My mother, a woman who survived Hitler’s Germany, admonished us to never squander our privilege to vote. She was truly a political junkie before the Internet made it easy. She passionately devoured newspaper and magazine articles about everything having to do with politics. We knew not to bother her during her Sunday morning political talk shows. During Watergate, she regularly fell asleep on the living room couch reading about Nixon’s newest troubles. A diehard liberal until she died in her eighties, she accumulated hundreds of emails from Moveon.org in her AOL (yes) email account. She died in 2009 and we joked that she hung around long enough to see Obama get elected. We even bought her a new TV so she could watch the inauguration in style. In assisted living.
I’m old enough to remember JFK and the impact his election had on my immigrant parents. I remember them going to vote for JFK and having a party (a very rare event) late into the evening the night he won. I remember my father getting drunk that night for the first and only time during my lifetime. I remember my mother weeping when JFK was assassinated. And I remember her cutting his photo out of a magazine, framing it in a cheap dime store frame, and displaying it in our home.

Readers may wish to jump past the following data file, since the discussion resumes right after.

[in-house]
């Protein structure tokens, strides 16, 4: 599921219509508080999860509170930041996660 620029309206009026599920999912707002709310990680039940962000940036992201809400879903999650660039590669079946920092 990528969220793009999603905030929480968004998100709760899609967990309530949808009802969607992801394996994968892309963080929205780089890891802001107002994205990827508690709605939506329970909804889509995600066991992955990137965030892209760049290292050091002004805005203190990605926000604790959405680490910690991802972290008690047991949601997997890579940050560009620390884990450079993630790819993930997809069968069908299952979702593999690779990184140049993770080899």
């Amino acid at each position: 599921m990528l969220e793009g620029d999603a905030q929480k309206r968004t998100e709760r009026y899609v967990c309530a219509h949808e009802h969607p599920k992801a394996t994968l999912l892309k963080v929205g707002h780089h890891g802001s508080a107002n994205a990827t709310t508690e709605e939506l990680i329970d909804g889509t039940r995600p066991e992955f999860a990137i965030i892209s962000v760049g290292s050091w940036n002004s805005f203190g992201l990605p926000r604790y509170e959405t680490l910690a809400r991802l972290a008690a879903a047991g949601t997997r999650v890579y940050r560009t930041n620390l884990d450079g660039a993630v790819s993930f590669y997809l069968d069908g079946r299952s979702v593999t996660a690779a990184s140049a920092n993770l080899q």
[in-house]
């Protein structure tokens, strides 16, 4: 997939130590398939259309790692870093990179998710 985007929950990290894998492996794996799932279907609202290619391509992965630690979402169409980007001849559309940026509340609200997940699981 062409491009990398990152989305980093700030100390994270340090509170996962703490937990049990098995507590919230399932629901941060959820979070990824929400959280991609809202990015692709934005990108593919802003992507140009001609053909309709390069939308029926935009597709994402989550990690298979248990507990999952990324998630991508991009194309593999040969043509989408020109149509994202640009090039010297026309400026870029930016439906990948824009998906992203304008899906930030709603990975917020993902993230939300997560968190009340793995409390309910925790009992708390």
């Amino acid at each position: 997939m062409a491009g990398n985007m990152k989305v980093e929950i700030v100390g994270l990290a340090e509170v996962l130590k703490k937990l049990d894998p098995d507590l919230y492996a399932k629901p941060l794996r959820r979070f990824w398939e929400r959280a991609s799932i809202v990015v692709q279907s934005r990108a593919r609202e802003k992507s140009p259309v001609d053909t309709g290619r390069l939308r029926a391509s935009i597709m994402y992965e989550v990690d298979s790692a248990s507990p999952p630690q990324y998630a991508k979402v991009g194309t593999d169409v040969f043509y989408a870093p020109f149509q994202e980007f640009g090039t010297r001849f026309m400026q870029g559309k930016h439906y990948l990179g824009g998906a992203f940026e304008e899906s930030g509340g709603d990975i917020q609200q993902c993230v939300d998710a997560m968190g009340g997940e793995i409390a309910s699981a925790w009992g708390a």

When my younger daughter could first vote for president, it was John Kerry for whom she voted. She called me, waiting in line to vote at the University of Illinois – she knew how much it would mean to me that she was voting. It wasn’t Kerry who was lighting the fires under those young college students, though, it was the new Illinois senator.
“We’re here voting for Kerry, mom. But we’re SO EXCITED for Barack Obama.”
I will never forget the excitement in her voice and hearing the cheers of the college students in the background. I get teary eyed and choked up just thinking about it.
Looking at the photos and videos of Bernie Sanders’ rallies makes me think of that conversation with her. Watching the interviews with passionate, inspired, engaged young voters yesterday at the caucus locations makes me think of that conversation.
That Kennedy and the young senator Obama inspired others isn’t really a surprise, right? They were bright-eyed, optimistic, young and handsome and it makes sense. The senior Sanders, with his gruff delivery, his white, unkempt hair, and his passionate “I’m angry as hell and not going to take it any more” message doesn’t seem to fit in with them, but he does. In his anger, though, he is incongruously optimistic. And he is inspiring others.
No matter what happens in this election, I feel certain that some time soon, a remarkable leader will emerge. Someone with passion, vision, and the ability to unite a divided country. And I am certain that, when this person is asked “why politics?,” the answer will be “I was there when Bernie Sanders lit the country on fire.”
And I wish my mother would be here to see it.